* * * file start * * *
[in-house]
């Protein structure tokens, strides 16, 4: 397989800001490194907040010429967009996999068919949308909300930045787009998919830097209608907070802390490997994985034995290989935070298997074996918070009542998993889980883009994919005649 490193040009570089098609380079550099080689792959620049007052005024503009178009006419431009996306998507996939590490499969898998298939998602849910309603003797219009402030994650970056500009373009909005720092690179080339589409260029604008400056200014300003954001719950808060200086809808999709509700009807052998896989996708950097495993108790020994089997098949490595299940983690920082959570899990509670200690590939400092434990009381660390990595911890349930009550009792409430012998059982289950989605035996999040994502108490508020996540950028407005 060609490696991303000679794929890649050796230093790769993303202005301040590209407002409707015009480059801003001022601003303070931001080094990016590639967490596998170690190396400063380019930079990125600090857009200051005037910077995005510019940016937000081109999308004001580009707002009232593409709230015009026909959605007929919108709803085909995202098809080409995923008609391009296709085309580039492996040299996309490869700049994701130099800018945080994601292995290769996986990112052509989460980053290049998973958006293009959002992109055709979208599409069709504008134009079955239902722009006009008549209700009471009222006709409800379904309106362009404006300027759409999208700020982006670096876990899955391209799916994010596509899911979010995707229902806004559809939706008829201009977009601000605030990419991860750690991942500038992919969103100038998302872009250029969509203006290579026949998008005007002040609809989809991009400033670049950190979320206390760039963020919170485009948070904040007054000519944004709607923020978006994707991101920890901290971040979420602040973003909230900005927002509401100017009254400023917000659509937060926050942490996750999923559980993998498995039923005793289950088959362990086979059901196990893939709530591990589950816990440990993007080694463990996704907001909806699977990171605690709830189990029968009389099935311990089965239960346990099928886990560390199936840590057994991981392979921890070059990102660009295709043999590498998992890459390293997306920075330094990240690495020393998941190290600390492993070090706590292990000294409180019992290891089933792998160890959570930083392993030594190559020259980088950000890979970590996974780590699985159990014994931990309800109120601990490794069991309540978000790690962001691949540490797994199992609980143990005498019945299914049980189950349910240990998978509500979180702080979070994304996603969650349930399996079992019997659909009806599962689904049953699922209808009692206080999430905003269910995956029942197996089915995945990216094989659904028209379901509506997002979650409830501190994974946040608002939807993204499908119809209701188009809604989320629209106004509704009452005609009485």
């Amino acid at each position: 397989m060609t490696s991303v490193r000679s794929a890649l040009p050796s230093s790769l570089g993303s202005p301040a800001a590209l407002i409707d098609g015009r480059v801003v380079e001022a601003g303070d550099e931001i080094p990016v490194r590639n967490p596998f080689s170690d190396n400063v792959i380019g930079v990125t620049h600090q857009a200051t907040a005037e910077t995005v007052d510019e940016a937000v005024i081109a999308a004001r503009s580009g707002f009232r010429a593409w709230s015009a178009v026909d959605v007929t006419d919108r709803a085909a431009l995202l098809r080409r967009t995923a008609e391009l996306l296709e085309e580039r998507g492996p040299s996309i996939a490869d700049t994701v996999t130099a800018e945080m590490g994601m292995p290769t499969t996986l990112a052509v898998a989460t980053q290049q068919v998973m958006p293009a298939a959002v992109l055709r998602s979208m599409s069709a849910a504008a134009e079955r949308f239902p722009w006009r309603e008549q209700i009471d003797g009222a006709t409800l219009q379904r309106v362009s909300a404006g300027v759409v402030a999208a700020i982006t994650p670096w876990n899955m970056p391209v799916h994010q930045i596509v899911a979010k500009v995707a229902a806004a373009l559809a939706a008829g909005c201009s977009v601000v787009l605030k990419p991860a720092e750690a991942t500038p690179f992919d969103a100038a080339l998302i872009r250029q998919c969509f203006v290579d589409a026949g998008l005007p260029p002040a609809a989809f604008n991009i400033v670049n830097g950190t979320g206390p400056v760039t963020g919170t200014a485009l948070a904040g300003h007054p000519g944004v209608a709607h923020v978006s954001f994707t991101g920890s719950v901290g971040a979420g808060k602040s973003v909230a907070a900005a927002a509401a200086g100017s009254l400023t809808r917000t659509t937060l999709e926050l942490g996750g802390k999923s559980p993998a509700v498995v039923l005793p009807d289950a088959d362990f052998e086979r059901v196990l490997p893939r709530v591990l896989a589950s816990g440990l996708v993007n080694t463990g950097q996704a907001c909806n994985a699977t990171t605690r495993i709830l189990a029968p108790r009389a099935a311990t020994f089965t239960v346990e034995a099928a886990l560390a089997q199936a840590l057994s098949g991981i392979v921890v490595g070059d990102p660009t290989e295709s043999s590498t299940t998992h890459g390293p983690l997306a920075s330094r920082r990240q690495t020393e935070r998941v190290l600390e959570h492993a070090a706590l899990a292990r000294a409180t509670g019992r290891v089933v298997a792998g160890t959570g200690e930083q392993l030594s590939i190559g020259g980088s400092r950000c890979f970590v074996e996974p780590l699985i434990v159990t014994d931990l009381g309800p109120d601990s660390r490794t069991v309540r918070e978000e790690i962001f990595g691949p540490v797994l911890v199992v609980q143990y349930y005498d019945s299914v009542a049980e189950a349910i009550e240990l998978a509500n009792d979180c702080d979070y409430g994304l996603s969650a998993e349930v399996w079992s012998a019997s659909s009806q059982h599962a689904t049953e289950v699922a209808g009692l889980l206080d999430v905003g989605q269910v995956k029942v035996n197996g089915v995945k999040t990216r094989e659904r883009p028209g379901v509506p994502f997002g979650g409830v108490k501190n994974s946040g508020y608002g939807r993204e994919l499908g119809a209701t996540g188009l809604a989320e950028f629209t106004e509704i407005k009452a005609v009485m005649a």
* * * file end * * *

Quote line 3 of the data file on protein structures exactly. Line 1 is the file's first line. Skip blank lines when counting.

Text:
């Amino acid at each position: 397989m060609t490696s991303v490193r000679s794929a890649l040009p050796s230093s790769l570089g993303s202005p301040a800001a590209l407002i409707d098609g015009r480059v801003v380079e001022a601003g303070d550099e931001i080094p990016v490194r590639n967490p596998f080689s170690d190396n400063v792959i380019g930079v990125t620049h600090q857009a200051t907040a005037e910077t995005v007052d510019e940016a937000v005024i081109a999308a004001r503009s580009g707002f009232r010429a593409w709230s015009a178009v026909d959605v007929t006419d919108r709803a085909a431009l995202l098809r080409r967009t995923a008609e391009l996306l296709e085309e580039r998507g492996p040299s996309i996939a490869d700049t994701v996999t130099a800018e945080m590490g994601m292995p290769t499969t996986l990112a052509v898998a989460t980053q290049q068919v998973m958006p293009a298939a959002v992109l055709r998602s979208m599409s069709a849910a504008a134009e079955r949308f239902p722009w006009r309603e008549q209700i009471d003797g009222a006709t409800l219009q379904r309106v362009s909300a404006g300027v759409v402030a999208a700020i982006t994650p670096w876990n899955m970056p391209v799916h994010q930045i596509v899911a979010k500009v995707a229902a806004a373009l559809a939706a008829g909005c201009s977009v601000v787009l605030k990419p991860a720092e750690a991942t500038p690179f992919d969103a100038a080339l998302i872009r250029q998919c969509f203006v290579d589409a026949g998008l005007p260029p002040a609809a989809f604008n991009i400033v670049n830097g950190t979320g206390p400056v760039t963020g919170t200014a485009l948070a904040g300003h007054p000519g944004v209608a709607h923020v978006s954001f994707t991101g920890s719950v901290g971040a979420g808060k602040s973003v909230a907070a900005a927002a509401a200086g100017s009254l400023t809808r917000t659509t937060l999709e926050l942490g996750g802390k999923s559980p993998a509700v498995v039923l005793p009807d289950a088959d362990f052998e086979r059901v196990l490997p893939r709530v591990l896989a589950s816990g440990l996708v993007n080694t463990g950097q996704a907001c909806n994985a699977t990171t605690r495993i709830l189990a029968p108790r009389a099935a311990t020994f089965t239960v346990e034995a099928a886990l560390a089997q199936a840590l057994s098949g991981i392979v921890v490595g070059d990102p660009t290989e295709s043999s590498t299940t998992h890459g390293p983690l997306a920075s330094r920082r990240q690495t020393e935070r998941v190290l600390e959570h492993a070090a706590l899990a292990r000294a409180t509670g019992r290891v089933v298997a792998g160890t959570g200690e930083q392993l030594s590939i190559g020259g980088s400092r950000c890979f970590v074996e996974p780590l699985i434990v159990t014994d931990l009381g309800p109120d601990s660390r490794t069991v309540r918070e978000e790690i962001f990595g691949p540490v797994l911890v199992v609980q143990y349930y005498d019945s299914v009542a049980e189950a349910i009550e240990l998978a509500n009792d979180c702080d979070y409430g994304l996603s969650a998993e349930v399996w079992s012998a019997s659909s009806q059982h599962a689904t049953e289950v699922a209808g009692l889980l206080d999430v905003g989605q269910v995956k029942v035996n197996g089915v995945k999040t990216r094989e659904r883009p028209g379901v509506p994502f997002g979650g409830v108490k501190n994974s946040g508020y608002g939807r993204e994919l499908g119809a209701t996540g188009l809604a989320e950028f629209t106004e509704i407005k009452a005609v009485m005649a």